Theresa May orders inquiry into contaminated blood that has left 2,400 people dead
An inquiry into the contaminated blood scandal which has left 2,400 people dead is to be launched.
Prime Minister Theresa May told the Cabinet she and Health Secretary Jeremy Hunt had decided a probe was needed.
Details of the UK-wide investigation have yet to be finalised, and consultations will take place with those people affected as to how best to proceed.
The Prime Minister's spokesman told a Westminster briefing: "Jeremy Hunt said that 2,400 people had died and it was necessary to establish the causes of this appalling injustice."
Mrs May's spokesman said the Prime Minister considered the contaminated blood situation a "scandal".
He said: "Consultation will now take place with those affected to decide exactly what form the inquiry will take, such as a Hillsborough-style independent panel or a judge-led statutory inquiry.
"It is a tragedy that has caused immeasurable hardship and pain for all those affected and a full inquiry to establish the truth of what happened is the right course of action to take.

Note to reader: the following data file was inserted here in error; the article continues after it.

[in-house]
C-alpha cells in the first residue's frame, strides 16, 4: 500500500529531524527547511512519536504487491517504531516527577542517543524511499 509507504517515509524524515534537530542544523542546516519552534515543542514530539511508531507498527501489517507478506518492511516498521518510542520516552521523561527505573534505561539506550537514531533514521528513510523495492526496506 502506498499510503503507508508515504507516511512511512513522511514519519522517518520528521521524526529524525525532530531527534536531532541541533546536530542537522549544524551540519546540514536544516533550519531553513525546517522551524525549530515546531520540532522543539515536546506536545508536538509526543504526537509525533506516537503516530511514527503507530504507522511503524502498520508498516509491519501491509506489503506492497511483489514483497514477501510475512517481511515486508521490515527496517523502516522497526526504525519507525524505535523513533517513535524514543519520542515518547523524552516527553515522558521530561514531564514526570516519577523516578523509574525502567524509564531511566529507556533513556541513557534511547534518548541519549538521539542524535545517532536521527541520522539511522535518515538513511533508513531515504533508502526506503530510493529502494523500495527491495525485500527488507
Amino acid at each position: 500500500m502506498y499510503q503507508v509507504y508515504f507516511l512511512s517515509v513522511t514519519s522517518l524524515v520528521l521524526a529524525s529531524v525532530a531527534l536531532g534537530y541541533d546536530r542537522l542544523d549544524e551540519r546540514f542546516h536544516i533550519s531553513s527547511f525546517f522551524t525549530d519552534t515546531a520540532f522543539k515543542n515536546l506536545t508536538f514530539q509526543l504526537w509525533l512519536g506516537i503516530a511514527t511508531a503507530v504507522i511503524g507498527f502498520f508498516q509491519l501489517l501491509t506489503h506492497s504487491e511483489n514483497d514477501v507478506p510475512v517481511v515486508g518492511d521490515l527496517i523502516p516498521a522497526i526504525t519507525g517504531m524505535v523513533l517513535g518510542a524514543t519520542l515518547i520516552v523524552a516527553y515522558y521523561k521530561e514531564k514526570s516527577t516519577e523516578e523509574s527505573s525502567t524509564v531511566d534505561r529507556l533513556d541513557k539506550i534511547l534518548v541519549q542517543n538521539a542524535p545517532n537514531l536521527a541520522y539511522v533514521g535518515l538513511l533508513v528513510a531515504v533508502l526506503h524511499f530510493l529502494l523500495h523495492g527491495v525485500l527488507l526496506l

"It is going to be a wide-ranging inquiry."
The spokesman said the decision to hold an investigation had been prompted by new evidence.
The move came just hours before MPs held an emergency debate on the contaminated blood scandal.
Commons Speaker John Bercow granted the debate after a request from Labour's Diana Johnson, who said ministers had failed to consider evidence of criminal activity.
Former minister Ms Johnson called the contaminated blood scandal "the worst treatment disaster in the history of the NHS".
The UK imported supplies of the clotting agent Factor VIII from the US, some of which turned out to be infected - and much of the plasma used to make the product came from donors like prison inmates in the US, who sold their blood.